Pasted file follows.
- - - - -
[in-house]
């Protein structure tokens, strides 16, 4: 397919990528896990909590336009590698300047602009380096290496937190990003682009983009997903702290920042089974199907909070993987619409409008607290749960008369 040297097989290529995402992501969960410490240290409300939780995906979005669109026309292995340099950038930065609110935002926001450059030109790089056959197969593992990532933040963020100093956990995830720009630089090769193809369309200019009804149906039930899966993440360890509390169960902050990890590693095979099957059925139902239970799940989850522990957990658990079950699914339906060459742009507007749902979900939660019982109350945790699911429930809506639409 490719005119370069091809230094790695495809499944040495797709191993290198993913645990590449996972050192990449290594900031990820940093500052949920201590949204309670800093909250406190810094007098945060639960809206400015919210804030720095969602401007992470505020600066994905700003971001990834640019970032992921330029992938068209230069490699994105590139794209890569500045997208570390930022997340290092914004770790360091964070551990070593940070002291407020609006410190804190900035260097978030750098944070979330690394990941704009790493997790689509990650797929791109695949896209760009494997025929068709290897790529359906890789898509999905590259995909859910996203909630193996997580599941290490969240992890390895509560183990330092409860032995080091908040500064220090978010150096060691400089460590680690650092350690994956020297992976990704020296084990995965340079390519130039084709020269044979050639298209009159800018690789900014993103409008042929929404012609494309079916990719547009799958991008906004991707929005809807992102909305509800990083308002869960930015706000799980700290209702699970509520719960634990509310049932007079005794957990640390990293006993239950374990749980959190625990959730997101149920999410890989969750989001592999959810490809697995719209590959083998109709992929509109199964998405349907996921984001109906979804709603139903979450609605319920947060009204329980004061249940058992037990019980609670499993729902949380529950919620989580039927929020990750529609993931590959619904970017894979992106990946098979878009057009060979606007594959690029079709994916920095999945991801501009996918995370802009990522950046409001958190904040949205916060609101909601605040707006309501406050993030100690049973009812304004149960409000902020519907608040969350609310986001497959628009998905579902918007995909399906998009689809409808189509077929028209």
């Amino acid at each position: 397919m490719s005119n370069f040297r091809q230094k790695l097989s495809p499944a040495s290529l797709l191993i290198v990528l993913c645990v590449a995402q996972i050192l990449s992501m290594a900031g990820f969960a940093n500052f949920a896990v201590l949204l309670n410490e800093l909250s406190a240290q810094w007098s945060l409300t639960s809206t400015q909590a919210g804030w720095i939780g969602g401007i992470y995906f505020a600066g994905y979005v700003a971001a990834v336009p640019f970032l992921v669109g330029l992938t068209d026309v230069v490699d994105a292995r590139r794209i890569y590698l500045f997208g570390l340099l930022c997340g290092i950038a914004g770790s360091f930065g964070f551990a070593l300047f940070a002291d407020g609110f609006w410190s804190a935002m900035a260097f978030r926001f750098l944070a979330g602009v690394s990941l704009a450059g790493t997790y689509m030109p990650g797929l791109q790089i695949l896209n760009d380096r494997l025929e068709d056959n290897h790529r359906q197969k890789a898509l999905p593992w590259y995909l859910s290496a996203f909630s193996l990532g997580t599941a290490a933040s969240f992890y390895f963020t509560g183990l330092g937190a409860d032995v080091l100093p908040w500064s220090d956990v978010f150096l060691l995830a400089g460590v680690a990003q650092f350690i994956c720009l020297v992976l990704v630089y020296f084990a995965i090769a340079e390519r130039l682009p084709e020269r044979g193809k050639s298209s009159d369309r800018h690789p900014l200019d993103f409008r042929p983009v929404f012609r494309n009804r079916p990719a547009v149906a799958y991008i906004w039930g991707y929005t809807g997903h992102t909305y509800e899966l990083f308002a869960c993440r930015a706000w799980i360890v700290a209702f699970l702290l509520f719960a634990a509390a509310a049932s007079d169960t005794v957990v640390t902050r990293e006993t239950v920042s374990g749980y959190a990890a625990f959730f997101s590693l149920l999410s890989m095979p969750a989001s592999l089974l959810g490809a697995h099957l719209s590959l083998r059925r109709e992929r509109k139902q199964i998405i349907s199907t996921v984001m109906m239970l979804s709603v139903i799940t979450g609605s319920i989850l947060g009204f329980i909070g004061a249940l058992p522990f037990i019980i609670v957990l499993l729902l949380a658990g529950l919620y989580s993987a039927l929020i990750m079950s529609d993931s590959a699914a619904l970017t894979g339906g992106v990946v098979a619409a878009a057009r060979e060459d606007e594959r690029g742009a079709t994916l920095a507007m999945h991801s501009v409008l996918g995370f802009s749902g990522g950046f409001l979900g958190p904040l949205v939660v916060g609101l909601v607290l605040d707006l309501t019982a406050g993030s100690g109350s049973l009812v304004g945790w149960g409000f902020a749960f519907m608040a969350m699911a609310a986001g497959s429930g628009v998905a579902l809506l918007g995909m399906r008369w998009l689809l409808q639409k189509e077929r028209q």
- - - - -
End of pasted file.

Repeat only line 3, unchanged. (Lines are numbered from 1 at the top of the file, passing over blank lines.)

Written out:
């Amino acid at each position: 397919m490719s005119n370069f040297r091809q230094k790695l097989s495809p499944a040495s290529l797709l191993i290198v990528l993913c645990v590449a995402q996972i050192l990449s992501m290594a900031g990820f969960a940093n500052f949920a896990v201590l949204l309670n410490e800093l909250s406190a240290q810094w007098s945060l409300t639960s809206t400015q909590a919210g804030w720095i939780g969602g401007i992470y995906f505020a600066g994905y979005v700003a971001a990834v336009p640019f970032l992921v669109g330029l992938t068209d026309v230069v490699d994105a292995r590139r794209i890569y590698l500045f997208g570390l340099l930022c997340g290092i950038a914004g770790s360091f930065g964070f551990a070593l300047f940070a002291d407020g609110f609006w410190s804190a935002m900035a260097f978030r926001f750098l944070a979330g602009v690394s990941l704009a450059g790493t997790y689509m030109p990650g797929l791109q790089i695949l896209n760009d380096r494997l025929e068709d056959n290897h790529r359906q197969k890789a898509l999905p593992w590259y995909l859910s290496a996203f909630s193996l990532g997580t599941a290490a933040s969240f992890y390895f963020t509560g183990l330092g937190a409860d032995v080091l100093p908040w500064s220090d956990v978010f150096l060691l995830a400089g460590v680690a990003q650092f350690i994956c720009l020297v992976l990704v630089y020296f084990a995965i090769a340079e390519r130039l682009p084709e020269r044979g193809k050639s298209s009159d369309r800018h690789p900014l200019d993103f409008r042929p983009v929404f012609r494309n009804r079916p990719a547009v149906a799958y991008i906004w039930g991707y929005t809807g997903h992102t909305y509800e899966l990083f308002a869960c993440r930015a706000w799980i360890v700290a209702f699970l702290l509520f719960a634990a509390a509310a049932s007079d169960t005794v957990v640390t902050r990293e006993t239950v920042s374990g749980y959190a990890a625990f959730f997101s590693l149920l999410s890989m095979p969750a989001s592999l089974l959810g490809a697995h099957l719209s590959l083998r059925r109709e992929r509109k139902q199964i998405i349907s199907t996921v984001m109906m239970l979804s709603v139903i799940t979450g609605s319920i989850l947060g009204f329980i909070g004061a249940l058992p522990f037990i019980i609670v957990l499993l729902l949380a658990g529950l919620y989580s993987a039927l929020i990750m079950s529609d993931s590959a699914a619904l970017t894979g339906g992106v990946v098979a619409a878009a057009r060979e060459d606007e594959r690029g742009a079709t994916l920095a507007m999945h991801s501009v409008l996918g995370f802009s749902g990522g950046f409001l979900g958190p904040l949205v939660v916060g609101l909601v607290l605040d707006l309501t019982a406050g993030s100690g109350s049973l009812v304004g945790w149960g409000f902020a749960f519907m608040a969350m699911a609310a986001g497959s429930g628009v998905a579902l809506l918007g995909m399906r008369w998009l689809l409808q639409k189509e077929r028209q």